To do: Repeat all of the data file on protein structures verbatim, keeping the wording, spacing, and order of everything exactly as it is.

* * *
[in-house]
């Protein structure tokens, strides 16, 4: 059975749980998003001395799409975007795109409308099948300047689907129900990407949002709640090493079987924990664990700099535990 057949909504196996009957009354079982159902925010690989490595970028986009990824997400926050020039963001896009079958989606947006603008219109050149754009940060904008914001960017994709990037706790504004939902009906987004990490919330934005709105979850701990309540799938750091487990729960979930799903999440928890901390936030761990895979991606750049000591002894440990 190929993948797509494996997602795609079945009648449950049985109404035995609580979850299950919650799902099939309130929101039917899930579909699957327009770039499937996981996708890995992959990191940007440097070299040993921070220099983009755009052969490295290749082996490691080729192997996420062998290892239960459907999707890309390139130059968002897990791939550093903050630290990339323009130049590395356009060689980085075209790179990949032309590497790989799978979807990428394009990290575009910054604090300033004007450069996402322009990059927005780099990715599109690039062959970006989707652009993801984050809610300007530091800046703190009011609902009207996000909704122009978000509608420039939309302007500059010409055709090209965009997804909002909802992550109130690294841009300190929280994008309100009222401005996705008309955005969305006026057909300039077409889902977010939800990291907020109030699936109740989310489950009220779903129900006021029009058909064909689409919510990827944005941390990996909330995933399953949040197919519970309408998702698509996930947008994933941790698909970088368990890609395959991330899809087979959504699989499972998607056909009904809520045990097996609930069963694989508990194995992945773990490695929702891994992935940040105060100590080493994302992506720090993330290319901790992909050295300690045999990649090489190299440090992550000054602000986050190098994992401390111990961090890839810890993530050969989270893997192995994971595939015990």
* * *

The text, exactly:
[in-house]
């Protein structure tokens, strides 16, 4: 059975749980998003001395799409975007795109409308099948300047689907129900990407949002709640090493079987924990664990700099535990 057949909504196996009957009354079982159902925010690989490595970028986009990824997400926050020039963001896009079958989606947006603008219109050149754009940060904008914001960017994709990037706790504004939902009906987004990490919330934005709105979850701990309540799938750091487990729960979930799903999440928890901390936030761990895979991606750049000591002894440990 190929993948797509494996997602795609079945009648449950049985109404035995609580979850299950919650799902099939309130929101039917899930579909699957327009770039499937996981996708890995992959990191940007440097070299040993921070220099983009755009052969490295290749082996490691080729192997996420062998290892239960459907999707890309390139130059968002897990791939550093903050630290990339323009130049590395356009060689980085075209790179990949032309590497790989799978979807990428394009990290575009910054604090300033004007450069996402322009990059927005780099990715599109690039062959970006989707652009993801984050809610300007530091800046703190009011609902009207996000909704122009978000509608420039939309302007500059010409055709090209965009997804909002909802992550109130690294841009300190929280994008309100009222401005996705008309955005969305006026057909300039077409889902977010939800990291907020109030699936109740989310489950009220779903129900006021029009058909064909689409919510990827944005941390990996909330995933399953949040197919519970309408998702698509996930947008994933941790698909970088368990890609395959991330899809087979959504699989499972998607056909009904809520045990097996609930069963694989508990194995992945773990490695929702891994992935940040105060100590080493994302992506720090993330290319901790992909050295300690045999990649090489190299440090992550000054602000986050190098994992401390111990961090890839810890993530050969989270893997192995994971595939015990």